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Mol Oral Microbiol. 2012 Jun;27(3):202-19. doi: 10.1111/j.2041-1014.2012.00643.x. Epub 2012 Mar 28.

Role of the Porphyromonas gingivalis extracytoplasmic function sigma factor, SigH.

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The Philips Institute of Oral and Craniofacial Molecular Biology, Virginia Commonwealth University, Richmond, VA 23298-0566, USA.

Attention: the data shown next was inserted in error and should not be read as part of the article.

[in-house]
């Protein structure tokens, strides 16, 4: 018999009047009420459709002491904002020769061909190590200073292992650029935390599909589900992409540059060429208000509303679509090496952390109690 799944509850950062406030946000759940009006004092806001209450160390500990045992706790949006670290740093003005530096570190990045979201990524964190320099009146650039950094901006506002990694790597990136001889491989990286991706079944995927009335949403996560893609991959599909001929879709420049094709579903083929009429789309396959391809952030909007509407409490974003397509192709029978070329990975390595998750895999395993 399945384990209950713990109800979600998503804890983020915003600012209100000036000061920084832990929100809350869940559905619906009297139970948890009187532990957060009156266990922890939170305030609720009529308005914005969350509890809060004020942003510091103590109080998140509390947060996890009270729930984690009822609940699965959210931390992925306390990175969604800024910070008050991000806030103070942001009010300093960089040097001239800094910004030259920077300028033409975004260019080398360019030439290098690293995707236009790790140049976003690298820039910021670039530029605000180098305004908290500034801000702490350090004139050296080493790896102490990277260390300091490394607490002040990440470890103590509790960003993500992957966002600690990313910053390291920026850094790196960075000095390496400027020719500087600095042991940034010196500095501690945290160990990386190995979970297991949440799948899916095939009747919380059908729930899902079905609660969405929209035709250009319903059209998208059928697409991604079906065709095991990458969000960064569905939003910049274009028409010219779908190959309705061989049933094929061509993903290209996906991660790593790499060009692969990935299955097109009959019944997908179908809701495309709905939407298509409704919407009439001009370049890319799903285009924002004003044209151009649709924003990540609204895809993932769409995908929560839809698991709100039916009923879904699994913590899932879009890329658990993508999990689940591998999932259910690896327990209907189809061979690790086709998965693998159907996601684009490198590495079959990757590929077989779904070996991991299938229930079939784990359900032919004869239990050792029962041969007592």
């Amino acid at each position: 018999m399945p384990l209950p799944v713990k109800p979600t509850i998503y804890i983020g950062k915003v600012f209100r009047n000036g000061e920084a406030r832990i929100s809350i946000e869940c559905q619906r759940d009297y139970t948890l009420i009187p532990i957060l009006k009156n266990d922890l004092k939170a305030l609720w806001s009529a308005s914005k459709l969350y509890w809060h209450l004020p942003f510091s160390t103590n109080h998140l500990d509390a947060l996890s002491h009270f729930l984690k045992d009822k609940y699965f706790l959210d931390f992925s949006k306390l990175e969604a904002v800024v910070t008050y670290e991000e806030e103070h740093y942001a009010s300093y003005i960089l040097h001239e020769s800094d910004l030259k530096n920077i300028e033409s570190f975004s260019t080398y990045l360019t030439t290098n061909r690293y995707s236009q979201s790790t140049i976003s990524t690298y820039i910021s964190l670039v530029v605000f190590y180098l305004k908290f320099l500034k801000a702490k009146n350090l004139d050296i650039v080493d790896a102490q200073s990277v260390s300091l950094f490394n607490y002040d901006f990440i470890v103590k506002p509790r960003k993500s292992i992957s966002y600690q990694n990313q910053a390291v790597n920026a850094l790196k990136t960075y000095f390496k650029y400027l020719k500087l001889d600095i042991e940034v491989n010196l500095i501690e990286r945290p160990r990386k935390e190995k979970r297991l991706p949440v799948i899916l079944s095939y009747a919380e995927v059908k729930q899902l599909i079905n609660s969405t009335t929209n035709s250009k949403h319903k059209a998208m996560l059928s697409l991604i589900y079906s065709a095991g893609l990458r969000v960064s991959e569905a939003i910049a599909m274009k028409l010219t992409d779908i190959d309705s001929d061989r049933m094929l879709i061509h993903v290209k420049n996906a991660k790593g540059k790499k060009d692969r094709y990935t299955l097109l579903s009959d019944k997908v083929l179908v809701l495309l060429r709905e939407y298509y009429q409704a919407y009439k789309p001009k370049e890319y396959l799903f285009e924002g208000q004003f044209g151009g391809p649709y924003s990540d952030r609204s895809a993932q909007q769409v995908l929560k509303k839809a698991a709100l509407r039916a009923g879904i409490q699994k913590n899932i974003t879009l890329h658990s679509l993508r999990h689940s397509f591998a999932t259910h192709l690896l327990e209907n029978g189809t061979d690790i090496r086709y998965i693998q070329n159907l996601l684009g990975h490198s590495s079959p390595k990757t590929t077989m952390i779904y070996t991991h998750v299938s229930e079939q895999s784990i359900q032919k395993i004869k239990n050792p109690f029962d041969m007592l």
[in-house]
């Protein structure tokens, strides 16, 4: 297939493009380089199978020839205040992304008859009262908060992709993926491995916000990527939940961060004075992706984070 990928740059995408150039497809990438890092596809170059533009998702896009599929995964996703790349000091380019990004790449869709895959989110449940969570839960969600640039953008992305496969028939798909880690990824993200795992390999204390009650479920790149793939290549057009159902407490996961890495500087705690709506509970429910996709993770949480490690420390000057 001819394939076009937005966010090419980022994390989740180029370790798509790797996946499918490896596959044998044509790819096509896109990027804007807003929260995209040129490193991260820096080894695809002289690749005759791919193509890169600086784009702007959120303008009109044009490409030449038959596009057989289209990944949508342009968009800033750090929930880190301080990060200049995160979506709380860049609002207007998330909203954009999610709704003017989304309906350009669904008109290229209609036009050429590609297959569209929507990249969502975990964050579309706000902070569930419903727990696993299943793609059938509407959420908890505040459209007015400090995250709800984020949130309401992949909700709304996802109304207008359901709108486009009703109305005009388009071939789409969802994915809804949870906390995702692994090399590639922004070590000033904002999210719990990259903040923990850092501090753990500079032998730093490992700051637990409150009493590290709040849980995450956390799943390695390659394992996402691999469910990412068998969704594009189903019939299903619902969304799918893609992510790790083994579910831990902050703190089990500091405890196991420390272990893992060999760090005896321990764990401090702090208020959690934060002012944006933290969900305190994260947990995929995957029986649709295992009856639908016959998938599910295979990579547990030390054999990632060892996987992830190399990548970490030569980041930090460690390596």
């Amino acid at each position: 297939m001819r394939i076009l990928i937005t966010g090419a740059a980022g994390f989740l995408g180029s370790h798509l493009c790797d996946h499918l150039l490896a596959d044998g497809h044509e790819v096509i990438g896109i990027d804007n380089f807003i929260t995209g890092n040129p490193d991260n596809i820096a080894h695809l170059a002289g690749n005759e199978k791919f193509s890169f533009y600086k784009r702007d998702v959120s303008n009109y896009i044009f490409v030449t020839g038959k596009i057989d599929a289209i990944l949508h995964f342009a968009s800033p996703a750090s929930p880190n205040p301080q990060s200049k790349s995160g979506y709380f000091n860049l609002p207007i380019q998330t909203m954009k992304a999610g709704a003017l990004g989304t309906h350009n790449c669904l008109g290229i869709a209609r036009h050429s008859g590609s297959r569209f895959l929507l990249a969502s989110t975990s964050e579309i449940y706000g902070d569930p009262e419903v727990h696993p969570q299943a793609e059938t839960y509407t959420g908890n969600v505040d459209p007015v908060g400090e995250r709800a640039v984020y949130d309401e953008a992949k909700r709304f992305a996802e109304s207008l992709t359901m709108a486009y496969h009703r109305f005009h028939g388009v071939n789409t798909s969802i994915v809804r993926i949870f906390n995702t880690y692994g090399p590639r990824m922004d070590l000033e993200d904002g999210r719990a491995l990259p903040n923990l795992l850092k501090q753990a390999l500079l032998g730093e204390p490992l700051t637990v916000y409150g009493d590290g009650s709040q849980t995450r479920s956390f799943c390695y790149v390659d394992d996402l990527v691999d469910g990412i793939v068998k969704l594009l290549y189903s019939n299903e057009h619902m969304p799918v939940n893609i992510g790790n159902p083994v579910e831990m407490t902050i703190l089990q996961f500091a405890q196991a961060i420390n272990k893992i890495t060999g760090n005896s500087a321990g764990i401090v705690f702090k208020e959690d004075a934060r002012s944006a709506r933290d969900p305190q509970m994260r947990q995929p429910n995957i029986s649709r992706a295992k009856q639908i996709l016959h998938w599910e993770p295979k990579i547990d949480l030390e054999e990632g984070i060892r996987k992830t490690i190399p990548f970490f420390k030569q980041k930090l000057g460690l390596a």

Little is known about the regulatory mechanisms that allow Porphyromonas gingivalis to survive in the oral cavity. Here we characterize the sigma (σ) factor SigH, one of six extracytoplasmic function (ECF) σ factors encoded in the P. gingivalis genome. Our results indicate that sigH expression is upregulated by exposure to molecular oxygen, suggesting that sigH plays a role in adaptation of P. gingivalis to oxygen. Furthermore, several genes involved in oxidative stress protection, such as sod, trx, tpx, ftn, feoB2 and the hemin uptake hmu locus, are downregulated in a mutant deficient in SigH designated as V2948. ECF σ consensus sequences were identified upstream of the transcriptional start sites of these genes, consistent with the SigH-dependent regulation of these genes. Growth of V2948 was inhibited in the presence of 6% oxygen when compared with the wild-type W83 strain, whereas in anaerobic conditions both strains were able to grow. In addition, reduced growth of V2948 was observed in the presence of peroxide and the thiol-oxidizing reagent diamide when compared with the W83 strain. The SigH-deficient strain V2948 also exhibited reduced hemin uptake, consistent with the observed reduced expression of genes involved in hemin uptake. Finally, survival of V2948 was reduced in the presence of host cells compared with the wild-type W83 strain. Collectively, our studies demonstrate that SigH is a positive regulator of gene expression required for survival of the bacterium in the presence of oxygen and oxidative stress, hemin uptake and virulence.

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